It’s this delicate balance between holding on and letting go that gives life some of its bitter sweetness. Because we know heartache and pain, we also know love and joy. And it just so happens that often the more our hearts are broken with pain, the more open they tend to be, and thus more able to receive and give love. Such love never dies. It goes on and on until the perfect day.2

1. Letter to Renate and Eberhard Bethge, Dec. 24, 1943, in Letters and Papers from Prison, ed. Eberhard Bethge (1971), np.
2. See Doctrine and Covenants 50:24.

Friday, January 20, 2017


These are the top grateful words from since they started last year.

Need more gratitude in your life? (Don't we all?) is the solution.

I get a text from them every evening asking, "What are you grateful for today?" I simply text back my reply. Each Sunday I get an e-mail telling me what I was grateful for that week. Not only that, but I can access my gratitude journal on the website at any time and read through everything I've been grateful for.

I started logging my gratitude on June 2 last year and now have hundreds of little things recorded that I wouldn't have otherwise thought about, like Sadie getting so excited about shaving her legs for the first time or chocolate cinnamon bears from the BYU Bookstore. :)

It's a great way to focus on the little things and to always search for something to be grateful for, even on days when it's hard. I've had a lot of those hard days over the past few months so has been a blessing.

And that's something to be grateful for! :)

Monday, January 16, 2017

Cabin Fever

Yes, we're all going a little stir crazy around here. We've been cooped up all weekend with the flu. We've run the gamut of chills, fevers, aches, coughs, and sore throats. This is the first time I've had the flu since 1993 and it's every bit as bad as I remember. And it spreads fast! It's gone from Sterling to Soren to me to Jeff (despite his flu shot) all in a few days and it just hangs on. Spencer seems to have gotten by with a very mild case and Sadie, lucky thing, hasn't had it at all. She's been our little nurse. On Saturday, I woke up to her disinfecting the house with Clorox wipes. :)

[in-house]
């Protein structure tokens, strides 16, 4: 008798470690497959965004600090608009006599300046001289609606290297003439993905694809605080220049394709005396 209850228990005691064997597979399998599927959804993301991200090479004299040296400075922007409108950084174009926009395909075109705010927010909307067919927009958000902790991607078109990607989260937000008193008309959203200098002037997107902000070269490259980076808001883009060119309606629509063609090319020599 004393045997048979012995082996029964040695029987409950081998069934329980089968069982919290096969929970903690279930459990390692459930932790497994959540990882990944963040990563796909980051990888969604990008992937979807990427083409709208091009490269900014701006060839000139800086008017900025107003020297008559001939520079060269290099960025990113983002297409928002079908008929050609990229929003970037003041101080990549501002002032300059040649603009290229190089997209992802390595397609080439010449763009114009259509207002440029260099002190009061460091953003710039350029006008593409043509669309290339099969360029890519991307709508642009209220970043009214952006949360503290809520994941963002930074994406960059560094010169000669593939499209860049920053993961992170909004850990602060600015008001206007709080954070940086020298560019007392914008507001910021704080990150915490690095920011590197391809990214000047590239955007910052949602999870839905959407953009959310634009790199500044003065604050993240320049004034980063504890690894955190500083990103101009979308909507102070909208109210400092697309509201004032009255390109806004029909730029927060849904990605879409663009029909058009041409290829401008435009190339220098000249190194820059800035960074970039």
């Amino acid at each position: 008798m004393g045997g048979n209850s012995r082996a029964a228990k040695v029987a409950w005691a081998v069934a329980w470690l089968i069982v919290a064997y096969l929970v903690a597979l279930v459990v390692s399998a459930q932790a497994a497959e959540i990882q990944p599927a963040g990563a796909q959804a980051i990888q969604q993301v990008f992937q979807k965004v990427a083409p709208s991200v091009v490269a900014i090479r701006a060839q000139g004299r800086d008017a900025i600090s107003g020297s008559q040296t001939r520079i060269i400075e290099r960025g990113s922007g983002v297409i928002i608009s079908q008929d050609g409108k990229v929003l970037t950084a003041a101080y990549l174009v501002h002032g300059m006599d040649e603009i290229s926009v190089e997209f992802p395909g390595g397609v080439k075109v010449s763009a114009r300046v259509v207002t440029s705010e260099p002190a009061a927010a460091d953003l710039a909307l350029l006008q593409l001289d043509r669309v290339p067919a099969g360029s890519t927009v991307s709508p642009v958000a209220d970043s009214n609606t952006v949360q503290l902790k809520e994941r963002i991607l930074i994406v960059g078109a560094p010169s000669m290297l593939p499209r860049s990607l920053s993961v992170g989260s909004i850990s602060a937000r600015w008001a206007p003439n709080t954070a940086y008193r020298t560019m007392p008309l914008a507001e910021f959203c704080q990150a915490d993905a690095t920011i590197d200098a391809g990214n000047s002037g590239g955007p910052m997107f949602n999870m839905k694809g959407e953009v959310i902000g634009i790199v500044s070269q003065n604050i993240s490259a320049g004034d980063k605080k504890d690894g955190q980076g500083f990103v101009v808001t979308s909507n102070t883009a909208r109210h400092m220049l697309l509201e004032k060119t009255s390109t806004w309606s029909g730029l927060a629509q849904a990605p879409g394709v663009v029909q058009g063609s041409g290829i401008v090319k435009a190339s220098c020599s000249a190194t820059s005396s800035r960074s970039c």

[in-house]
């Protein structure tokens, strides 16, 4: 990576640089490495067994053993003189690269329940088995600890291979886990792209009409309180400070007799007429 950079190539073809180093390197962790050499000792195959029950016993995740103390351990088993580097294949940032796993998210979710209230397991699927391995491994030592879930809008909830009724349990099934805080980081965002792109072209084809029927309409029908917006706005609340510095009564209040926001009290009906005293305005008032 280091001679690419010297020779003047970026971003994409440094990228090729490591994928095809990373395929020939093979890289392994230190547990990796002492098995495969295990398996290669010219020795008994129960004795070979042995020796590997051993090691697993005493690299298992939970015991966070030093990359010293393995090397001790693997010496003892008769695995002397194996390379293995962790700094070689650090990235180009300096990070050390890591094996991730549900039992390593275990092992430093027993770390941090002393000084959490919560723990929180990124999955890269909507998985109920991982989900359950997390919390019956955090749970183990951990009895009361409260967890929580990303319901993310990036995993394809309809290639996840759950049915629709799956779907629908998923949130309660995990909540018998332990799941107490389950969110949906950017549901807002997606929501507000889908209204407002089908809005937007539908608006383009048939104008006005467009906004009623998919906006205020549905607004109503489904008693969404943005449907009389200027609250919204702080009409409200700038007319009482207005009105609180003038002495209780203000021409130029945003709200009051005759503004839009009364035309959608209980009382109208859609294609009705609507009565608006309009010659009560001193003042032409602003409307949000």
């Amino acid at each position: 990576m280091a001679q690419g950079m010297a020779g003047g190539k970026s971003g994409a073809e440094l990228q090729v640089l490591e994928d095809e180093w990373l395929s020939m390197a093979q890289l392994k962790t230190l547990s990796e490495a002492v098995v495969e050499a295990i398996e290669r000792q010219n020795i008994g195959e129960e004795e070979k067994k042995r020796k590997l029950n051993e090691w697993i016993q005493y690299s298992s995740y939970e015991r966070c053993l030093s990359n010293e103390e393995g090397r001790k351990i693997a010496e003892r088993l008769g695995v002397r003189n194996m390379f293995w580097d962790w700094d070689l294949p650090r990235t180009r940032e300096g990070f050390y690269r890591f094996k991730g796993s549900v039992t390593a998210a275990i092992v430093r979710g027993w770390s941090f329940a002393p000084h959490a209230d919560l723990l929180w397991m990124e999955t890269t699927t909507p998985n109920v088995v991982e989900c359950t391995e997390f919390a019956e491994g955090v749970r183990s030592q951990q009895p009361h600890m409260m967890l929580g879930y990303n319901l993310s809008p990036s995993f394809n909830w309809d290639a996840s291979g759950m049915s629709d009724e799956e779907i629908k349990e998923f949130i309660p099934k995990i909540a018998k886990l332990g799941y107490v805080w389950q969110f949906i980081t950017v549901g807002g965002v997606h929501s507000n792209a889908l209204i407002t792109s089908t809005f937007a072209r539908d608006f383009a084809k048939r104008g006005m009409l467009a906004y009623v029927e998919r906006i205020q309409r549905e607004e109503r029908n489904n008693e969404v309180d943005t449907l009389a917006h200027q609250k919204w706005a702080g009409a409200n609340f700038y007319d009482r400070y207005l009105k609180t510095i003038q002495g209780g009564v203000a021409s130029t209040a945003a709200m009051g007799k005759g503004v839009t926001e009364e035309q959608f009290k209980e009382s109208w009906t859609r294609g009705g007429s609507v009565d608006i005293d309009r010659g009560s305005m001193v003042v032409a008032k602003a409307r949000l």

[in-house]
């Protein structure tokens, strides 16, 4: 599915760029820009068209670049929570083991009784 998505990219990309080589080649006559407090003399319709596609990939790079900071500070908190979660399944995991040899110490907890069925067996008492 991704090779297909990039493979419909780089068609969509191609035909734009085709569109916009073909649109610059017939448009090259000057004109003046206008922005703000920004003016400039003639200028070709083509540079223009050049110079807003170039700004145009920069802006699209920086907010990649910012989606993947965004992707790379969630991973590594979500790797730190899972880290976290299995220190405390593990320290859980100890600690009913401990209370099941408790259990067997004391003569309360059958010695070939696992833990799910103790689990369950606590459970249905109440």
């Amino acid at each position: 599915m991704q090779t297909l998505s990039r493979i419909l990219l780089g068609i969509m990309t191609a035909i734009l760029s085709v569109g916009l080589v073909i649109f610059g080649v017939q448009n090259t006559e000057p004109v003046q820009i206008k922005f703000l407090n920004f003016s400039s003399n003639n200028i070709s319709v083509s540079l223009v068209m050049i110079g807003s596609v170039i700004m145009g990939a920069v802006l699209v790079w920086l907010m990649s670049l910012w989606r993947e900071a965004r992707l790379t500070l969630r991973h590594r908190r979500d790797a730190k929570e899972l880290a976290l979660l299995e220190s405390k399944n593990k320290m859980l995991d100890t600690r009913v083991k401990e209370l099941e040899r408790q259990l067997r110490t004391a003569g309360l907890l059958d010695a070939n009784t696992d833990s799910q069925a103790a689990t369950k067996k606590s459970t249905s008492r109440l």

The good news is that it's a long weekend and we're over the worst of it. Sterling and Soren missed 2 days of school last week, but I'm hopeful that we'll all be well enough tomorrow to face whatever comes.

Monday, January 9, 2017

A Snowy Nativity

Isn't this pretty? With the snow sprinkled mountains, sparse clouds, and the Provo temple as a beautiful backdrop to the Holy Family, it is the picture of calm. Thanks, Sam, for sharing a glimpse of your world.

Friday, January 6, 2017

Gushing Gratitude

My favorite blue-eyed Zoobies
Sam and Savannah left on Tuesday morning for BYU. Savannah was accepted to the Nursing Program (WOOHOO Savannah!! Way to realize your dream!!), and a reliable mode of transportation was strongly recommended. So they packed up our cute little 2002 Honda Civic and started the trek west.